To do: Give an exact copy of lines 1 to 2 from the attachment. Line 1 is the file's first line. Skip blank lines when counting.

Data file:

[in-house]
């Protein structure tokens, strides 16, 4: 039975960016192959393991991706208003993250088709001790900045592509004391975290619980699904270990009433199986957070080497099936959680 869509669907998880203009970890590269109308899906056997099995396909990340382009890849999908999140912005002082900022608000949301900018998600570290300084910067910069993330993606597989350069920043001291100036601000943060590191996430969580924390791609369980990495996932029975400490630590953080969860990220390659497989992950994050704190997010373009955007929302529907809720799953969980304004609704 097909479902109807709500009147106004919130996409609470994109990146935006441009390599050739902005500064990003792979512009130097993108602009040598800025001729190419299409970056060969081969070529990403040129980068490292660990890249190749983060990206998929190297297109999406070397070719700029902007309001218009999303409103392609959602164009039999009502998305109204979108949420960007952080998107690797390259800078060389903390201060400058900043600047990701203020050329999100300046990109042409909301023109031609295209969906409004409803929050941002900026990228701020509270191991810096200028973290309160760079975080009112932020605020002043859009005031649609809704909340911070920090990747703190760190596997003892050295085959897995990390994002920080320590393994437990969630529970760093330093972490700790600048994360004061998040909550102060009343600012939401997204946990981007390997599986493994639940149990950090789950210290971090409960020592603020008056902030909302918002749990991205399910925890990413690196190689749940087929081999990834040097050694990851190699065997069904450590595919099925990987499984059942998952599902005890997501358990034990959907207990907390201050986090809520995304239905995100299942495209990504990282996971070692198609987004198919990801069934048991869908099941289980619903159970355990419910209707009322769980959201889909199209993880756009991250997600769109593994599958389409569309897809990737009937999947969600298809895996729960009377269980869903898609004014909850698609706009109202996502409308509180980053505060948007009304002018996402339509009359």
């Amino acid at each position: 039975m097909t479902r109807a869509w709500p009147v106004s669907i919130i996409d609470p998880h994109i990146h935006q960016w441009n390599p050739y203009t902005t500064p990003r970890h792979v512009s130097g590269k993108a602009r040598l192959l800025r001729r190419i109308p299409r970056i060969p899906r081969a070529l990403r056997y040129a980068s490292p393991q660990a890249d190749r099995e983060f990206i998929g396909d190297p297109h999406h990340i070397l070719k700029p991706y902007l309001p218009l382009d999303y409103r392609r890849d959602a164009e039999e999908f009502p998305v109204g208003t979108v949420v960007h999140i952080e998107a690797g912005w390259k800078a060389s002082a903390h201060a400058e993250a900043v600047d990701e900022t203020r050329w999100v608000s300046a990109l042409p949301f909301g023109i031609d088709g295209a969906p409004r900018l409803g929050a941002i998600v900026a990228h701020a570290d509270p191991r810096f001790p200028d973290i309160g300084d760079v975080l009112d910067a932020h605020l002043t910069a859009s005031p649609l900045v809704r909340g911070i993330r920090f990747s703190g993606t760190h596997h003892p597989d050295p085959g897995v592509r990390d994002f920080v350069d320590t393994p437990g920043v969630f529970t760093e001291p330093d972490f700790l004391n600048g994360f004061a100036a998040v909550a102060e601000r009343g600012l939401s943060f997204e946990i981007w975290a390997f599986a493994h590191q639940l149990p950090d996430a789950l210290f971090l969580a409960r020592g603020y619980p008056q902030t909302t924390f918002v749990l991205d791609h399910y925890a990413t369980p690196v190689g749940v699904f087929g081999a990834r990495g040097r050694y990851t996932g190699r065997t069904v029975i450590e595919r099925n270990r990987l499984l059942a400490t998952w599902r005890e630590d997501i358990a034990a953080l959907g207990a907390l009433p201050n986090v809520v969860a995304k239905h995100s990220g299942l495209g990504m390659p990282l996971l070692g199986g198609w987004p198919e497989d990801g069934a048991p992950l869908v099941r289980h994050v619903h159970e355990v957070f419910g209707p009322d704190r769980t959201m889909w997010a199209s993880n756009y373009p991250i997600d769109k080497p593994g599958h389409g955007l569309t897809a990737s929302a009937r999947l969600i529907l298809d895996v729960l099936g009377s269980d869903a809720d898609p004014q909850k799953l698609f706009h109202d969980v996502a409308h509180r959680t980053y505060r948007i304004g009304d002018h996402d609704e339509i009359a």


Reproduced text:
[in-house]
């Protein structure tokens, strides 16, 4: 039975960016192959393991991706208003993250088709001790900045592509004391975290619980699904270990009433199986957070080497099936959680 869509669907998880203009970890590269109308899906056997099995396909990340382009890849999908999140912005002082900022608000949301900018998600570290300084910067910069993330993606597989350069920043001291100036601000943060590191996430969580924390791609369980990495996932029975400490630590953080969860990220390659497989992950994050704190997010373009955007929302529907809720799953969980304004609704 097909479902109807709500009147106004919130996409609470994109990146935006441009390599050739902005500064990003792979512009130097993108602009040598800025001729190419299409970056060969081969070529990403040129980068490292660990890249190749983060990206998929190297297109999406070397070719700029902007309001218009999303409103392609959602164009039999009502998305109204979108949420960007952080998107690797390259800078060389903390201060400058900043600047990701203020050329999100300046990109042409909301023109031609295209969906409004409803929050941002900026990228701020509270191991810096200028973290309160760079975080009112932020605020002043859009005031649609809704909340911070920090990747703190760190596997003892050295085959897995990390994002920080320590393994437990969630529970760093330093972490700790600048994360004061998040909550102060009343600012939401997204946990981007390997599986493994639940149990950090789950210290971090409960020592603020008056902030909302918002749990991205399910925890990413690196190689749940087929081999990834040097050694990851190699065997069904450590595919099925990987499984059942998952599902005890997501358990034990959907207990907390201050986090809520995304239905995100299942495209990504990282996971070692198609987004198919990801069934048991869908099941289980619903159970355990419910209707009322769980959201889909199209993880756009991250997600769109593994599958389409569309897809990737009937999947969600298809895996729960009377269980869903898609004014909850698609706009109202996502409308509180980053505060948007009304002018996402339509009359």